Author: Andy Weir
Series: The Martian #1
Publisher: Ballantine Books
First Published: February 11, 2014
Genres: Hard Science Fiction, Humor
Format: ARC, eBook
Source: Blogging for Books
Six days ago, astronaut Mark Watney became one of the first people to walk on Mars.
Now, he's sure he'll be the first person to die there.
After a dust storm nearly kills him and forces his crew to evacuate while thinking him dead, Mark finds himself stranded and completely alone with no way to even signal Earth that he’s alive—and even if he could get word out, his supplies would be gone long before a rescue could arrive.
Chances are, though, he won't have time to starve to death. The damaged machinery, unforgiving environment, or plain-old "human error" are much more likely to kill him first.
But Mark isn't ready to give up yet. Drawing on his ingenuity, his engineering skills—and a relentless, dogged refusal to quit—he steadfastly confronts one seemingly insurmountable obstacle after the next. Will his resourcefulness be enough to overcome the impossible odds against him?Also in this series: Diary of an AssCan
Also by this author: Randomize, Diary of an AssCan
A lone scientist finds himself left behind on planet Mars with limited supplies and no rescue in sight. Add in a dash of humor and The Martian makes for a perfect science fiction adventure and it is no surprise that this book was wildly popular upon release.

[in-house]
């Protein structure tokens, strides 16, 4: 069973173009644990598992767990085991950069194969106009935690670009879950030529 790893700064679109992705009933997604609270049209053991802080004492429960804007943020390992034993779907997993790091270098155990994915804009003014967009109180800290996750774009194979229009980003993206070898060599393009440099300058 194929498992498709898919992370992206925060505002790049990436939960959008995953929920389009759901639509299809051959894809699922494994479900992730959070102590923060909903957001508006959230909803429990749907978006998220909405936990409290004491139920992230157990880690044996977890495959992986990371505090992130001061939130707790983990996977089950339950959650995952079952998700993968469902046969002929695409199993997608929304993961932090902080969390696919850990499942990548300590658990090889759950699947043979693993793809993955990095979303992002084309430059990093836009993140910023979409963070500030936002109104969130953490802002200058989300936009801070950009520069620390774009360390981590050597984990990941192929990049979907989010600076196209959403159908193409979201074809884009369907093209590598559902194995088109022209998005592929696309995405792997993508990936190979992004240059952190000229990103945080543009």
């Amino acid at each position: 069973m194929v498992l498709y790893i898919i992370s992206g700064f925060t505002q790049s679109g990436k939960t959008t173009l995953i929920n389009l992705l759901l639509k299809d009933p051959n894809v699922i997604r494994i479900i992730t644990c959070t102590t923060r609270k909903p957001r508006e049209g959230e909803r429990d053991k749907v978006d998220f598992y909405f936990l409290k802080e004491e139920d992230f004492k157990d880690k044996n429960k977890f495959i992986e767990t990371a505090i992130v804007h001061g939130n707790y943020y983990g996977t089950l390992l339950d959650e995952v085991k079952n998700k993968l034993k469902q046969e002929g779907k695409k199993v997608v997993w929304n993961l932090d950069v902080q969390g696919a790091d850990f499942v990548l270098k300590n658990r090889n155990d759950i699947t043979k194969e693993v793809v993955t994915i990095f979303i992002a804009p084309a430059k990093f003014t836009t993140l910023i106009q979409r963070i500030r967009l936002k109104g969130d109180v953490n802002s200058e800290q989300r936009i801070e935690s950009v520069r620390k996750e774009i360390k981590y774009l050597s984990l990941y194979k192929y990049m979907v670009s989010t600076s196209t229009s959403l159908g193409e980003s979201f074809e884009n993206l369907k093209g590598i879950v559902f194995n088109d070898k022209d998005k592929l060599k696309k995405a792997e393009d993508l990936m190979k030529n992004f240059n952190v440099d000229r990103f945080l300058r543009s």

The book does well explaining the science behind many of the things that Watney does to survive, making this a good solid hard science fiction book that would please fans of the genre. Although some of the technical details may be intimidating or a bore for some readers, the humor littered throughout makes this book a lighthearted read. It’s a great introduction to the hard science fiction genre.
“Yes, of course duct tape works in a near-vacuum. Duct tape works anywhere. Duct tape is magic and should be worshipped.”
While the jokes had me smiling for most of the book, I’ll admit that after a while the constant cracks did get to be just a little bit grating for me personally. At times it was hard to feel the struggle for survival part of Watney’s situation when he’s talking about pirate ninjas and floating through space like iron man, however, it’s also what makes the book really memorable.
It’s the type of book that while it was certainly entertaining, I did not find it to be so engaging that I couldn’t put it down. I could stop reading and not pick the book back up again for a week. While this is not necessarily terrible, this was part of why it took me so long to finish the book, and why I gave it a slightly lower rating. It’s really no surprise to me that the film adaptation became a crowd pleaser.